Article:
Long term experiences in a pilot-scale high-rate activated sludge system with lamella clarifier: Effluent quality and carbon capture

Gülhan H., Hamidi M. N. , Abdelrahman A. M. , Fakıoğlu Kutlu M., Mese B., Yoruk M., ...More

JOURNAL OF WATER PROCESS ENGINEERING, vol.49, 2022 (SCI-Expanded) identifier identifier

  • Publication Type: Article / Article
  • Volume: 49
  • Publication Date: 2022
  • Doi Number: 10.1016/j.jwpe.2022.103138
  • Journal Indexes: Science Citation Index Expanded (SCI-EXPANDED), Scopus, INSPEC
  • Keywords: Carbon capture, Dissolved oxygen, Extracellular polymeric substances, High -rate activated sludge, Hydraulic retention time, Lamella clarifier, WASTE-WATER TREATMENT, EXTRACELLULAR POLYMERIC SUBSTANCES, A-STAGE, PERFORMANCE, ENERGY, REMOVAL, SEDIMENTATION, FLOCCULATION, REDIRECTION, STRENGTH
  • Istanbul Technical University Affiliated: Yes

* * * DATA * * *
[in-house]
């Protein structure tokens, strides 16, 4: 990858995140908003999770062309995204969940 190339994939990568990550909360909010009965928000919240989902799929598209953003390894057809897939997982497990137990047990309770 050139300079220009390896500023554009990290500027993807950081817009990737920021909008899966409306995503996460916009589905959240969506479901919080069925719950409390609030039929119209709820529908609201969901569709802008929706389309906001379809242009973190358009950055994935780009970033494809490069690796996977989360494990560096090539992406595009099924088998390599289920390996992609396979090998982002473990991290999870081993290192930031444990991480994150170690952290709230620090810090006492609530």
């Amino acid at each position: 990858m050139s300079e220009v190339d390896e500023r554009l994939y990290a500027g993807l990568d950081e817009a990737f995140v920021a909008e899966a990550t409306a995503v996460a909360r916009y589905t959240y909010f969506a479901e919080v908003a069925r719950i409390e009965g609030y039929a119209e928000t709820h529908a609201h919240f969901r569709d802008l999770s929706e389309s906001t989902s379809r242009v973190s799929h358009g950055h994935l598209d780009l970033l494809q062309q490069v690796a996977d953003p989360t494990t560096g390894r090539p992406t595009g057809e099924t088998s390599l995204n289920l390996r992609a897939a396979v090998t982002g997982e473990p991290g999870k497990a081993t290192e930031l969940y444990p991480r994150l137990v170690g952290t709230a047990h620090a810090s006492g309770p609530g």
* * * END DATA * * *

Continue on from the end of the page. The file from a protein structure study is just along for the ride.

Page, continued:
The limited available area for treatment plants in population-dense settlements increases the need for technologies with smaller footprints. The high-rate activated sludge (HRAS) process aims to capture carbon from wastewater by limiting biological assimilation with a high loading rate which enables occupying a smaller footprint. The footprint of the HRAS system can be further reduced by using lamella clarifiers instead of conventional ones. Conventional clarifiers were used in previous studies on the operational parameters of the HRAS system. This study aims to determine the optimum operational conditions in terms of hydraulic retention time (HRT) (75 and 50 min) and dissolved oxygen (DO) concentration (0.2, 0.5, and 0.8 mg/L) of a HRAS system including a lamella clarifier using 124 days data. The best effluent quality and carbon capture were observed at HRT of 75 min and DO concentration of 0.5 mg/L, which was considered the optimum condition with the highest extracellular polymeric substances (EPS) production in the reactor. The high EPS production helped flocs come together and settle faster with the highest carbon capture compared to other operational conditions. Based on the mass balance, 41.7 % of chemical oxygen demand (COD), 34 % of total nitrogen (TN), and 60 % of total phosphorus (TP) in the influent were captured into the sludge stream at the optimum condition. Lower HRT and DO concentration decreased EPS production and led to particulate COD loss through effluent and hampered carbon capture. Furthermore, higher DO concentration caused more carbon loss through oxidation.